It’s not as if Donald Trump wants for self-amusement, but still I pity him the apparent end of his search for a secretary of state. He had such a blast with it.
Luminary upon luminary genuflected before him. Oracle upon oracle plumbed the mists of his utterances. (“Just met with General Petraeus,” he tweeted. “Very impressed!”) He was the star yet again of a top-rated reality show, this one with the heightened stakes of war and peace – “The Apprentice: Armageddon.” I assume that Mark Burnett helped to vet the candidates.
In fact I know it, because of something I’ve kept secret until now: I was in the running. It was fleeting but electric, and Trump cut me a break, letting me escape media notice by transporting me to Mar-a-Lago in a leaky dinghy at midnight. After a choppy voyage, I made a soggy entrance for my audition – sorry, interview – which consisted of Trump’s telling me which countries he already had hotels in and which he wanted to expand to. Then Ivanka swept in, modeling a choker and matching tiara from her jewelry collection, and asked me if I sensed a potential market for them in sub-Saharan Africa.
I jest, but not about the air of absurdity surrounding this previously staid process of selecting someone to be the nation’s top diplomat. Decades from now we'll still be talking about Trump’s version, which presented a crystalline window into the man himself, revealing the titanic whole of his tortured psyche: the bloated ego, the boundless need, the capriciousness, the obsession with appearances.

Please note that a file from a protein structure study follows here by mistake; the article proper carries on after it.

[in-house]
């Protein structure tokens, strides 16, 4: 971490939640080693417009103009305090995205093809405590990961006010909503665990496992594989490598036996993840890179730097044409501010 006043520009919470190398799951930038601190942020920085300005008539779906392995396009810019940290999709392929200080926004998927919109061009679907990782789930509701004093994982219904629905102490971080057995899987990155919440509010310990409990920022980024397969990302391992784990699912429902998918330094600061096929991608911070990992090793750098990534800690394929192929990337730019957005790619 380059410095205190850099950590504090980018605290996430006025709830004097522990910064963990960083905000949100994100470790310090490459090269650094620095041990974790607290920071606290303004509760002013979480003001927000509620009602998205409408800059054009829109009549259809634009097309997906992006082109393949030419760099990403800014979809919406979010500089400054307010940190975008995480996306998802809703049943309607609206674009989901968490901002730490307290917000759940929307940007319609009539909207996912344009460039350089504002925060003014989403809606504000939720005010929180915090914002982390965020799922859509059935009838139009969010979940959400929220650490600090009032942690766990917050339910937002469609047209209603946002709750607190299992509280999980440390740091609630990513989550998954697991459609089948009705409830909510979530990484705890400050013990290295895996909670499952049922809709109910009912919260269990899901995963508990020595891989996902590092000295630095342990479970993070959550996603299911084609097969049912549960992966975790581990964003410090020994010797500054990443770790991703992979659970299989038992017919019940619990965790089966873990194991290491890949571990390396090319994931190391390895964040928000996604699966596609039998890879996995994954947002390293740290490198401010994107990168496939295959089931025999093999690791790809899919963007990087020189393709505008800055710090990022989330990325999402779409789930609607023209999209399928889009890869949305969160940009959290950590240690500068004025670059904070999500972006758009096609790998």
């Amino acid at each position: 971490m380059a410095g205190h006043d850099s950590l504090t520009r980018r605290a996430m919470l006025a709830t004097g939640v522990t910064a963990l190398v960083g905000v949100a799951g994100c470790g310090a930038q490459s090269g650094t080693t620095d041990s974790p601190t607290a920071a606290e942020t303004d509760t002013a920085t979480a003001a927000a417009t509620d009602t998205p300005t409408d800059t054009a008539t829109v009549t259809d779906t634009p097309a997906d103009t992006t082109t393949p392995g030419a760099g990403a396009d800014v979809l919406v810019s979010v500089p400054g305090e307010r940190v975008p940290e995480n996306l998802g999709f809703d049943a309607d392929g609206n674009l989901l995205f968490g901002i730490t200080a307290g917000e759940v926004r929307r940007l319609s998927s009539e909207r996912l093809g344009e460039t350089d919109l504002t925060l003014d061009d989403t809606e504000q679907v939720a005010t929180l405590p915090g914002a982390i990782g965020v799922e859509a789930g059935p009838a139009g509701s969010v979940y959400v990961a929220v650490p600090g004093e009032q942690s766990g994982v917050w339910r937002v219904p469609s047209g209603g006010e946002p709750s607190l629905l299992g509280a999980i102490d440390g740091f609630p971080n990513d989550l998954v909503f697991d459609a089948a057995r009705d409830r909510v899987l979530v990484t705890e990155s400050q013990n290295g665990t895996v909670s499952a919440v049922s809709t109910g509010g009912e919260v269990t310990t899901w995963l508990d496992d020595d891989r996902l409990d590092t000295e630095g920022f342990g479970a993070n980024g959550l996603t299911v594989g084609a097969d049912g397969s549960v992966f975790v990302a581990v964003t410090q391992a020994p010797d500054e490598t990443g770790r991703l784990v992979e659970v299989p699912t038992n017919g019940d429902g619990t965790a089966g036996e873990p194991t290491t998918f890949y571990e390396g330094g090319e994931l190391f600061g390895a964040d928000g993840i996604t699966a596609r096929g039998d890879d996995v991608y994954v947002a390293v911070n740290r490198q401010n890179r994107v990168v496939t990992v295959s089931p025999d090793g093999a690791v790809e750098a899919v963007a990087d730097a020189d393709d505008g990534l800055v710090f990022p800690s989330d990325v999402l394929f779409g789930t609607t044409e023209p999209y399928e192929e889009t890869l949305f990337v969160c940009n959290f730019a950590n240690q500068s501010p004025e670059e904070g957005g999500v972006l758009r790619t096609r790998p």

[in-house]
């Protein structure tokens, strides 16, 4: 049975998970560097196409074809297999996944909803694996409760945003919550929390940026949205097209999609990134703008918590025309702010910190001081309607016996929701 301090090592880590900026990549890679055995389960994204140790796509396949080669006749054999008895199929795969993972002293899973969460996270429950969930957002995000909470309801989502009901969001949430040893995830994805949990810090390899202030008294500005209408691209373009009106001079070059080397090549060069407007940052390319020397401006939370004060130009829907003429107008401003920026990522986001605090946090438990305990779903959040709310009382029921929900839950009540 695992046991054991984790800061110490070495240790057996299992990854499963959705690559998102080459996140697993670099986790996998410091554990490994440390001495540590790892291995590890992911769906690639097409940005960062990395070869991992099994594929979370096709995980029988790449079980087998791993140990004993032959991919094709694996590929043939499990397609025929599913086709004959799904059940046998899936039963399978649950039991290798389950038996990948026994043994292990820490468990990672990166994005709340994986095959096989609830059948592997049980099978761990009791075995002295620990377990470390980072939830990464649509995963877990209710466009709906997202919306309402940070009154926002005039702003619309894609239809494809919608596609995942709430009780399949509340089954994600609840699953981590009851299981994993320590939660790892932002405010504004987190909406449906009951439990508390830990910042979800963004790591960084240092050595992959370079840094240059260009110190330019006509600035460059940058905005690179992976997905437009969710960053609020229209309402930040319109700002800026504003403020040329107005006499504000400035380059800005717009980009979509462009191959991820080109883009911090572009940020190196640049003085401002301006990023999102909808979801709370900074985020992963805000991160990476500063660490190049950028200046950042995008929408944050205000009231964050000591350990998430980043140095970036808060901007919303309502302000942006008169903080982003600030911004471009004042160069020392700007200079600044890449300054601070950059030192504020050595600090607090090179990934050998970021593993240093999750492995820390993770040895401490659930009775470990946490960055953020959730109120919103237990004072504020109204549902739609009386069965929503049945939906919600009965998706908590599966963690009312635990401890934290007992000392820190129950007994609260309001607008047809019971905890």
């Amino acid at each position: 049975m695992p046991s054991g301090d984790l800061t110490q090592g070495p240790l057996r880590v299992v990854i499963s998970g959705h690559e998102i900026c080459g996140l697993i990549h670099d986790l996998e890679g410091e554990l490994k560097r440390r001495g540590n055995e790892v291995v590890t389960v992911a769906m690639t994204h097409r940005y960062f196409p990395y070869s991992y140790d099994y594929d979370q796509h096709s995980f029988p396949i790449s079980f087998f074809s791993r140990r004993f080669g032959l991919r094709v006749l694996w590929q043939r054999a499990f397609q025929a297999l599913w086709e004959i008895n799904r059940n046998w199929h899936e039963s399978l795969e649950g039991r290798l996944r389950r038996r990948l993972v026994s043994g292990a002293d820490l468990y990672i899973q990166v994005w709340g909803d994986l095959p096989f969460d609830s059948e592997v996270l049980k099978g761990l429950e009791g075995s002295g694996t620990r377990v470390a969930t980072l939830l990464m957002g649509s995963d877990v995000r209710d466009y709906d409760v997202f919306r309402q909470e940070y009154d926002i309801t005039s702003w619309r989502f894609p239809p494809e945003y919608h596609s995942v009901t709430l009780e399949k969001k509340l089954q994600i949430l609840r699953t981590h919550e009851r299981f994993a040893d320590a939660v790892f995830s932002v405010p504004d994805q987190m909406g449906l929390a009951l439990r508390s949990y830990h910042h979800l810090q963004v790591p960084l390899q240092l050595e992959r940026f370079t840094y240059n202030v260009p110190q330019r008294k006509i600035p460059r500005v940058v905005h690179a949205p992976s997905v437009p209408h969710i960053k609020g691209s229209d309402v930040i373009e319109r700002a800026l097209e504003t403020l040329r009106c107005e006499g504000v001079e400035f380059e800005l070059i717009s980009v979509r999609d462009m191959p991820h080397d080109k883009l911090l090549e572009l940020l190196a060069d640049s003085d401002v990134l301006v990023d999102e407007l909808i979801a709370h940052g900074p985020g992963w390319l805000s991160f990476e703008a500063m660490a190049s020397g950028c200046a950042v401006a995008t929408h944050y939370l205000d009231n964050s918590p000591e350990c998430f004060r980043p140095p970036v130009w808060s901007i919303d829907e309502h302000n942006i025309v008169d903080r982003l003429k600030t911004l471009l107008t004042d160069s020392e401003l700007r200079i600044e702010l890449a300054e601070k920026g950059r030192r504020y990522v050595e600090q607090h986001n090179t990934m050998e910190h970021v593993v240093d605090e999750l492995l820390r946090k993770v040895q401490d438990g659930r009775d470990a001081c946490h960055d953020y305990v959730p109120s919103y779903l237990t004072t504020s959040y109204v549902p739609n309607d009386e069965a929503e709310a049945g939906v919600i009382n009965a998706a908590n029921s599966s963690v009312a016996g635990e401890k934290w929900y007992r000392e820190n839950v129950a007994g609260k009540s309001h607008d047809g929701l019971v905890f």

It was a fitting coda to his campaign and, I fear, a harbinger of his presidency. It was also a microcosm of the convention-defying, coherence-flouting month since his election. Has any other president-elect (or president) been so quick and so content to put the lie to his words?
He spouts off against the elites, then stuffs his administration with billionaires, several from the very banks he vilified. He rails about big government, then pulls a big-government move with Carrier, the air-conditioner manufacturer.
He painstakingly enunciates the consonants LGBTQ in his convention speech, then ignores the LGBTQ-hostile records of people he’s pulling into his Cabinet. He claims (against all evidence) to respect women, then recruits a labor secretary who once defended the pulchritudinous ads for his fast-food chain by saying: “I like beautiful women eating burgers in bikinis. I think it’s very American.” Little-known historical fact: In the initial design for the Statue of Liberty, she wore a two-piece and raised a Big Mac instead of a torch, but then some prudish vegans protested, and here we are.
Does Trump laugh at his misdirection and his head fakes, as when he played footsie with Al Gore on Monday of last week and then, on Wednesday, kicked him hard by naming a climate-change denier to lead the Environmental Protection Agency?
He surely sits back and grins as he watches aspirants vie for his favor. Before Trump, the way to land a top spot under a new president was to be discreet, but discreet does nothing to fortify his ego. He wants the whole world to see how many important people hanker to work for him. So they show the world, posing for pictures with him and fanning out on TV to proclaim their ardor and aptitude.